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Rautomead investigates how organisations across the global metals processing sector could better position themselves to take advantage of renewed growth as the economy recovers.

The technology provided by Rautomead is designed to present non-ferrous metals processing companies with the equipment and know-how to produce their own semi-finished near-net-shape bars and hollow sections in house.

The company has also recently introduced a range of market initiatives, including a technology funding programme that could benefit organisations looking to invest in new machinery.

Guy Henderson, Rautomead’s sales manager, said: ‘A robust survival strategy is essential for the ongoing wellbeing of any foundry business at the moment.

‘Such a strategy may be achieved by ensuring a measured reduction in processing cost, upgrading or modernising existing manufacturing equipment and continuing to invest in new technologies.

‘At the same time, it is important to fully consider the benefits of in-house production, move away from low-margin, higher-volume products and seek out opportunities to develop new product alloys and section shapes,’ he added.

In the foundry sector, the continuous casting operation can often replace existing processes to provide a much more efficient, economic and controlled manufacturing sequence.

Examples include: the continuous casting of the lengths of hollow bronze bearing alloys as opposed to the static casting of individual hollow pieces; the continuous casting of small-diameter alloy wires in place of billet casting and extrusion or bar casting and rolling; and the continuous casting of copper wire rod for continuous rotary extrusion to strip in place of billet casting and conventional extrusion.

Rautomead supplies continuous casting equipment to the non-ferrous metals industry.

The technology has continuously evolved and been modified, adapted and improved to meet the evermore demanding requirements of the industry.

Continuous casting technology currently exists for: the horizontal continuous casting of solid or hollow billets; the upward vertical continuous casting of small-diameter hollow bars and shapes; the upward vertical continuous casting of alloy wires; horizontal casting with Quick Die Change (QDC) technology for batch production; and horizontal and vertical casting for small batches of high-purity materials used in the electronics and jewellery industries.

The fact that continuous casting can be economic on a relatively small scale (50-500 tonnes per month) has led to opportunities for producers to install this technology at locations where metal-making activity was previously not possible and where process scrap arisings and off-cuts needed to be sold to others for recycling.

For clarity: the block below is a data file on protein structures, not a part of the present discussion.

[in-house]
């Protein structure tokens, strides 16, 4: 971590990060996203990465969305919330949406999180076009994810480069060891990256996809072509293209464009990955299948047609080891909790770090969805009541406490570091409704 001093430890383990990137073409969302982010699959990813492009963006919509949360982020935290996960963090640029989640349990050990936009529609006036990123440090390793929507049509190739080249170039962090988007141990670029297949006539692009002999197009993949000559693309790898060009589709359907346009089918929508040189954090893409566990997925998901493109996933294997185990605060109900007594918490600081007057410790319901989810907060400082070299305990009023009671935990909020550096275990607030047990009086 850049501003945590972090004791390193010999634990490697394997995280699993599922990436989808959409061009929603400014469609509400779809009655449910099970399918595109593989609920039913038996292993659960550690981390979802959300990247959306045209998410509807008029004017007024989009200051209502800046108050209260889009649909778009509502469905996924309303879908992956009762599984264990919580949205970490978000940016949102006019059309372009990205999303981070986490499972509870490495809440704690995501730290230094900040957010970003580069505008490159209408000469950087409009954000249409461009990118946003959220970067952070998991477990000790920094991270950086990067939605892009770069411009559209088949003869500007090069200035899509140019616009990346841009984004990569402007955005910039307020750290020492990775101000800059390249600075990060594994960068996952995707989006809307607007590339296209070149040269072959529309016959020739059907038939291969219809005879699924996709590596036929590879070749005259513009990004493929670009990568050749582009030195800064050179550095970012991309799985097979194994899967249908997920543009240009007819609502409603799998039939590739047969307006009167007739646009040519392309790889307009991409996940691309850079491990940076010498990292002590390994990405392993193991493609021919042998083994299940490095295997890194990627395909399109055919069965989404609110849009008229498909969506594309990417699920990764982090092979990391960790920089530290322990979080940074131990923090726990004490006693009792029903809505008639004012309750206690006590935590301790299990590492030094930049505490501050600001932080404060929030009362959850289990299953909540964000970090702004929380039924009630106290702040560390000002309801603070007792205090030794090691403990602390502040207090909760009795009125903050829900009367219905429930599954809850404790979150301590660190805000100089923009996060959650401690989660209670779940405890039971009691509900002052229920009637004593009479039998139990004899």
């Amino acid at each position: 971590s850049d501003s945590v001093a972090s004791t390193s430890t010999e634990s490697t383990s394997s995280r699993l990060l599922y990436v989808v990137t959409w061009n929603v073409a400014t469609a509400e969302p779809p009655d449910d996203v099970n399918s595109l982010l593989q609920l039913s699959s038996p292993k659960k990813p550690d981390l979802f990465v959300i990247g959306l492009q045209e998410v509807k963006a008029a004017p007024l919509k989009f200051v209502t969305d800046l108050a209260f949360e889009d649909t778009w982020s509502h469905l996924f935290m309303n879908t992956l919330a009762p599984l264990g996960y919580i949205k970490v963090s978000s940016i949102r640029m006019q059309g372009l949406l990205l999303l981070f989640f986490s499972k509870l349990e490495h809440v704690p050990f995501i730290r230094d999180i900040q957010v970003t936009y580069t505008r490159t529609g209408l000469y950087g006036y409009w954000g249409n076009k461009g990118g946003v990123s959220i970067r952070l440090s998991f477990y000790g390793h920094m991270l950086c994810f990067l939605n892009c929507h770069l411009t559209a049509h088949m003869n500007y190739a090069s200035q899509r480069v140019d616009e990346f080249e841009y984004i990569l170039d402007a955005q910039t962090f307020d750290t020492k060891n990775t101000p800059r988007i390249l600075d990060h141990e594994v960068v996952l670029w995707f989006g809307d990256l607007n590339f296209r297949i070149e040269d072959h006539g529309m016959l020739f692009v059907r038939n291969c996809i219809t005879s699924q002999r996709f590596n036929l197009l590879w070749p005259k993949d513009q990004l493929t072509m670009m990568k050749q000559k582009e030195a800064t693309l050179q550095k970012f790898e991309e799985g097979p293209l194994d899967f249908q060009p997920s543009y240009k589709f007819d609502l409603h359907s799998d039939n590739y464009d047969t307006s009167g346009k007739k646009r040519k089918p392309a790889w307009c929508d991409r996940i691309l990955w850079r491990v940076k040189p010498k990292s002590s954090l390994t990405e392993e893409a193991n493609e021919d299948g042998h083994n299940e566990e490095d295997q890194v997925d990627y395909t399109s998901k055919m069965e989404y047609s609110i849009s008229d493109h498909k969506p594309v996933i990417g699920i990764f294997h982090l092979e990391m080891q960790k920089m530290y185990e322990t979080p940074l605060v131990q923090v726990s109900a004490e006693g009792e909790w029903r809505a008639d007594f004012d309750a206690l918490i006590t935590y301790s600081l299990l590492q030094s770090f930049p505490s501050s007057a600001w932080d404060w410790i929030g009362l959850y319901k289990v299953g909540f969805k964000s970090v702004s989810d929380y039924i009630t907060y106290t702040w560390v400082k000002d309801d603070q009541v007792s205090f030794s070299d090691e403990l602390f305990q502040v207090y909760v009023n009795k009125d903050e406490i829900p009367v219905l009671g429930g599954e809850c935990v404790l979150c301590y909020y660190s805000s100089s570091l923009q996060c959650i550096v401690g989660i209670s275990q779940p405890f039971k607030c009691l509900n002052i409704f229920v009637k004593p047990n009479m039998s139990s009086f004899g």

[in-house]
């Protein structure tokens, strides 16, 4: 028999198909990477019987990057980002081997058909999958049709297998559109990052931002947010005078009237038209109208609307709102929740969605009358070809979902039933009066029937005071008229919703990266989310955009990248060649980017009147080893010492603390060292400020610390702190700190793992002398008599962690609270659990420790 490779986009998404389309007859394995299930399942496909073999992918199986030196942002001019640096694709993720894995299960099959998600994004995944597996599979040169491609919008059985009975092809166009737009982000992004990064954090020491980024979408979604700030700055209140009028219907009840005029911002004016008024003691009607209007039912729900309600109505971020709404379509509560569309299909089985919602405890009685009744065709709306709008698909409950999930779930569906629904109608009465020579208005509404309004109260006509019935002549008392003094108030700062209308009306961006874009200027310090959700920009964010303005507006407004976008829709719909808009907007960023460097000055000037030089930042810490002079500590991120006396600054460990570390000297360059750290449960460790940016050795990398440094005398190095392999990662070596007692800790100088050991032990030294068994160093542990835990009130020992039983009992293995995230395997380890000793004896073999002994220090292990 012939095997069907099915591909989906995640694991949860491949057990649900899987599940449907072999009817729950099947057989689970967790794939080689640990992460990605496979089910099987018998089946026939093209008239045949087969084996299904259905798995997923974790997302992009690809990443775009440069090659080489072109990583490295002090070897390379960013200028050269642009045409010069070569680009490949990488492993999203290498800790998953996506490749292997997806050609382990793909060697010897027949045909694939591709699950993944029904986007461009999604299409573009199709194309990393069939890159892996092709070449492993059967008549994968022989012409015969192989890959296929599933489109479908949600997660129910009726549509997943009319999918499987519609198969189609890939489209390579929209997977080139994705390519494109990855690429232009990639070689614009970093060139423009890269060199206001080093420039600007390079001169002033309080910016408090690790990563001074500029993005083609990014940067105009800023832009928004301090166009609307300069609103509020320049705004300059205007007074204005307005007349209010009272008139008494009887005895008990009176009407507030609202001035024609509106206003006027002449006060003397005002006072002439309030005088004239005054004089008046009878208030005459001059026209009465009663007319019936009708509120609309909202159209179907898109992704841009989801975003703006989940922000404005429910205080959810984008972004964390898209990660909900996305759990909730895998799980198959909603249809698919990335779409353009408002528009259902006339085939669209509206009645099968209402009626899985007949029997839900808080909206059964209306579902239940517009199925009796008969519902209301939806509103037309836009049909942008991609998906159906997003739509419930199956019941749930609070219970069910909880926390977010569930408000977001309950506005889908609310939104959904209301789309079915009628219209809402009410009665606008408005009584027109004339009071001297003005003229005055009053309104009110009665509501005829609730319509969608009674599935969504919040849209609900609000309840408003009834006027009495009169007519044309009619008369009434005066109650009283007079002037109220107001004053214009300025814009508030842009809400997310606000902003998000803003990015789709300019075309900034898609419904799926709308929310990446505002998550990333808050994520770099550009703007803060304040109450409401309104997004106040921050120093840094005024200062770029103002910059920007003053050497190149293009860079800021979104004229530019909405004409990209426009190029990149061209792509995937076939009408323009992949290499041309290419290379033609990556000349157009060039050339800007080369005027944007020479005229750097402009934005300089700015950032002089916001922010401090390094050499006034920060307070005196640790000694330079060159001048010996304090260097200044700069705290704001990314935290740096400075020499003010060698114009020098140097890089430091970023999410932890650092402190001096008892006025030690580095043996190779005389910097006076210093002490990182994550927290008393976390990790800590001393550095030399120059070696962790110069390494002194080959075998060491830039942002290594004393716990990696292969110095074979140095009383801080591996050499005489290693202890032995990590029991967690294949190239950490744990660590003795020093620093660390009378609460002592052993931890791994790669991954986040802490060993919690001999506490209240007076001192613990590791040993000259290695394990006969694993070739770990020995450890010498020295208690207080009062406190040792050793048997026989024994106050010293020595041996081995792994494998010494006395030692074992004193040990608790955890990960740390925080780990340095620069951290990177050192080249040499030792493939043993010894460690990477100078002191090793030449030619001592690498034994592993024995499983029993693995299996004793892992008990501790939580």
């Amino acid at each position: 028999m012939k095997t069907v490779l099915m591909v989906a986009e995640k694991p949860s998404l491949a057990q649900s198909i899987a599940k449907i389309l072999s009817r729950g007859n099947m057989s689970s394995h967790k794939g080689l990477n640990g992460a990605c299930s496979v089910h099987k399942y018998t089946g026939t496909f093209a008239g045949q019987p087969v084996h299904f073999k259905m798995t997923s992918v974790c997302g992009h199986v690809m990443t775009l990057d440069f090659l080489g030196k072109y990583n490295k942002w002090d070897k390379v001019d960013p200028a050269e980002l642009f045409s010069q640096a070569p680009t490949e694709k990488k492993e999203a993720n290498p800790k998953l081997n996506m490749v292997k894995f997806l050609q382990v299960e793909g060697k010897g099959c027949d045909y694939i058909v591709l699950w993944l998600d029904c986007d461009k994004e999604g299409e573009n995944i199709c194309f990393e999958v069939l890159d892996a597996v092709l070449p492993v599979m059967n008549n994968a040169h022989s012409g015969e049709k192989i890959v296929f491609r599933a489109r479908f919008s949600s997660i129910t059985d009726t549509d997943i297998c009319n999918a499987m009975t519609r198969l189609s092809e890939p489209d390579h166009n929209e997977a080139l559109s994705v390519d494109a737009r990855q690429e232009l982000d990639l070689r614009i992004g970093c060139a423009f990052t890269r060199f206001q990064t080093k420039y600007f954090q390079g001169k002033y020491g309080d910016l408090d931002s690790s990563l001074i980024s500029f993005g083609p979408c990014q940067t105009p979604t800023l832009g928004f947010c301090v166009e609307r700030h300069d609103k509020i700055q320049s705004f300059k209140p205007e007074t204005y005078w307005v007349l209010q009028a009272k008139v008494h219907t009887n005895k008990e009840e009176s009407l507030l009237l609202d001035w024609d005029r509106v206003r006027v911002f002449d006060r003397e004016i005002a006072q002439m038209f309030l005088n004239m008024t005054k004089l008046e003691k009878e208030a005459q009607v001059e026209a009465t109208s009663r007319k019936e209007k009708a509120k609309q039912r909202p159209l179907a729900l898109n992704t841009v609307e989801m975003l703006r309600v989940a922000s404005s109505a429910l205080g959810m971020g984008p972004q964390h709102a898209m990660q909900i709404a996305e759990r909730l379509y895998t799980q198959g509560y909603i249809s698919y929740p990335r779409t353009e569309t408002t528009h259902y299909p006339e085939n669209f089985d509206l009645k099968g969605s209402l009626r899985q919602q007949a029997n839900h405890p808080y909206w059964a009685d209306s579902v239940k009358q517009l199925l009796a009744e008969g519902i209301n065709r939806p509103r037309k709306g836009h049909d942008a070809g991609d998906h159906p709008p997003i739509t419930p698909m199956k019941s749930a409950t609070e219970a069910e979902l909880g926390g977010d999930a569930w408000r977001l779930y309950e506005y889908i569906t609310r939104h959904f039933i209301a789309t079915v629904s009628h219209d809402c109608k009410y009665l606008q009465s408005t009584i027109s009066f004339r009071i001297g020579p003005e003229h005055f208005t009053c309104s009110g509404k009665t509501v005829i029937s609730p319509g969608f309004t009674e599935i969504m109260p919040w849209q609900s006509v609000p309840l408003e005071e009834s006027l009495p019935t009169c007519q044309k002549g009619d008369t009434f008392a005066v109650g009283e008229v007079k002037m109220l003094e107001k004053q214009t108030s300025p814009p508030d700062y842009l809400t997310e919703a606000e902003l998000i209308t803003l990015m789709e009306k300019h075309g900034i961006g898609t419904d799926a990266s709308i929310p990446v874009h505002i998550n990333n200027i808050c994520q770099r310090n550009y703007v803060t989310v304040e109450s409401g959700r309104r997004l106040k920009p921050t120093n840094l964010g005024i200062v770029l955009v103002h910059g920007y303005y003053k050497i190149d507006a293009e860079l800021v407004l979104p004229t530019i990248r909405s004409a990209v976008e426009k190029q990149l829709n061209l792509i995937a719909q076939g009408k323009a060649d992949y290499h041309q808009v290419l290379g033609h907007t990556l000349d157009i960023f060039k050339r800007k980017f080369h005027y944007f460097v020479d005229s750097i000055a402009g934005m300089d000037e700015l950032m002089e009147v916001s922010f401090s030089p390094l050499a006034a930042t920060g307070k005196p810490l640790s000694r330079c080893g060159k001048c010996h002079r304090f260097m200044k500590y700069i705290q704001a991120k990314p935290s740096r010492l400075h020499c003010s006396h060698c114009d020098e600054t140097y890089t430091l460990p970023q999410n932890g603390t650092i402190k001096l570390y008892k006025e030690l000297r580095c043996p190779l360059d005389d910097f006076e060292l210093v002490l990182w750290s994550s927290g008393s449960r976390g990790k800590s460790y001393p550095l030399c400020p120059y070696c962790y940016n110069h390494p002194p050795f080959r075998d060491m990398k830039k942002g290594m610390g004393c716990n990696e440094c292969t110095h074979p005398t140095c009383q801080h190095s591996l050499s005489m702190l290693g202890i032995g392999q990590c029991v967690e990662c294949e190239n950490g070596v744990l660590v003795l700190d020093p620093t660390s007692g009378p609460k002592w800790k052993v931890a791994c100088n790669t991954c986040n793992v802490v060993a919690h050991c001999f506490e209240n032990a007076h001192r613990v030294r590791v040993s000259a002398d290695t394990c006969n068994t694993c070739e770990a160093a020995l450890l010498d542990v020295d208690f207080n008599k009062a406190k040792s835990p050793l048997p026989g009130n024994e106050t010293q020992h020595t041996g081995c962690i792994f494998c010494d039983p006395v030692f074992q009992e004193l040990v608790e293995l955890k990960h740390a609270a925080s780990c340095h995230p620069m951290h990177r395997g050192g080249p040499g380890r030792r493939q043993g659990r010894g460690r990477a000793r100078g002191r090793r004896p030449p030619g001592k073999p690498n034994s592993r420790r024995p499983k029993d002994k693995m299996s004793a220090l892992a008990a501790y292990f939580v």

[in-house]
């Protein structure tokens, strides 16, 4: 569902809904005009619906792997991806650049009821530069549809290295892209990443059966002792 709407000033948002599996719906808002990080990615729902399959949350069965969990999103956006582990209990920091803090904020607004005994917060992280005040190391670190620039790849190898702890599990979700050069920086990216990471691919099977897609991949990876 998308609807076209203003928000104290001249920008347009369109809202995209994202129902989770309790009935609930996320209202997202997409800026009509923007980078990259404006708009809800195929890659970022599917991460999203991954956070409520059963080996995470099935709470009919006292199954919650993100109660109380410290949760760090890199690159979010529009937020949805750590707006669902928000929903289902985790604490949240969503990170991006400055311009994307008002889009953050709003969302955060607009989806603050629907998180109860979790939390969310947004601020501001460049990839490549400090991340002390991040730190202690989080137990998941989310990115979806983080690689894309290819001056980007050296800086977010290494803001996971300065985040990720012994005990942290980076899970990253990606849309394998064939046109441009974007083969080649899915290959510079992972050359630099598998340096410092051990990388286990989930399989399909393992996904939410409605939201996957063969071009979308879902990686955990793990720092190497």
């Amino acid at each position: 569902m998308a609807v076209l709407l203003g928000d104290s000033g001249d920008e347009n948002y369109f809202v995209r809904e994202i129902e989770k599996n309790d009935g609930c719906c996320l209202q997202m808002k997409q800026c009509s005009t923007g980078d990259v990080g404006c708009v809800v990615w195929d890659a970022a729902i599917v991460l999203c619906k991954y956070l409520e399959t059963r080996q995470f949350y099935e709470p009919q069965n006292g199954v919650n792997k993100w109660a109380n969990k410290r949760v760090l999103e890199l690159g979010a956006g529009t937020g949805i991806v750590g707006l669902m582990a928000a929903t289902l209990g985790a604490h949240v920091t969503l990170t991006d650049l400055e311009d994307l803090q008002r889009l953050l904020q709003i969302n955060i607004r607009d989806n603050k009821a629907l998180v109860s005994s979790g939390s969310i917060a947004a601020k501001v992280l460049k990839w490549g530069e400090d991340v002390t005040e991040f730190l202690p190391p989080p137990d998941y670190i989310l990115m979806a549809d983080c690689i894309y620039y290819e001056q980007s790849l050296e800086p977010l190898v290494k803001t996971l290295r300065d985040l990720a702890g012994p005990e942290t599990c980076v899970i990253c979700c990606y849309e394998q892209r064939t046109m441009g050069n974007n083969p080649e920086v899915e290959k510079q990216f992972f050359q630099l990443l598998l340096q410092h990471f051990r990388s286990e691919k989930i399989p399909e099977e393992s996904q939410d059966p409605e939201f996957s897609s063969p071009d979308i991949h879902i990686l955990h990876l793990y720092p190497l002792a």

As a result, new users have been able to become independent from large metal producers and take complete control of their product quality and cost.

The ownership of their own metal manufacturing equipment has enabled these organisations to develop techniques for the production of new alloys and section shapes, equipping themselves with the flexibility to react and respond to changes in market demand, to expand their product range and to diversify into offering products to a wider range of industry sectors.

As an organisation, Rautomead invests in new product development and provides various retrofit and upgrade opportunities.

Recent developments in casting die tooling, withdrawal pulling systems, operation and data recording software are developed primarily for use in conjunction with new Rautomead furnace technology.

However, opportunities exist to retrofit the latest designs onto existing Rautomead machines and also to adapt the technology to enhance the operation of furnaces originally manufactured by different suppliers.

In today’s economic climate, organisations may be advised to consider all opportunities, even where this involves researching the ability to produce new materials and products.

Where there is a requirement to develop die/cooler designs or to adapt the continuous casting technology to attempt to process new alloys or section shape combinations, the Rautomead research and development facility and engineering team may be commissioned to undertake such an evaluation.

A recent project undertaken by Rautomead included ECO brass casting; the company had to develop the tooling design and identify the horizontal continuous casting parameters capable of producing high-quality, near-net-shape bars and hollows in ECO brass alloy while achieving an economic casting die life.

In another example, Rautomead developed techniques and tooling designs for the upwards vertical continuous casting of SQ oxygen-free copper wire rod; the objective of the exercise was to minimise, or eliminate, the ‘micro cracks’ that occur at the pulse mark of conventional continuous cast wire rods.

The company also developed specialist casting die tooling designed to overcome the problems associated with zinc bar processing.

Rautomead developed QDC technology to enable casting dies to be changed without requiring the casting furnace to be cooled down.

Granted a European patent in 2008, this technology is specifically designed for use with continuous casting systems that use graphite crucibles for the containment of the liquid metal and can reduce the casting die change time from 30 hours to one hour.

QDC is available on various new Rautomead horizontal casting models, as well as being a retrofit opportunity on several machines already in service.

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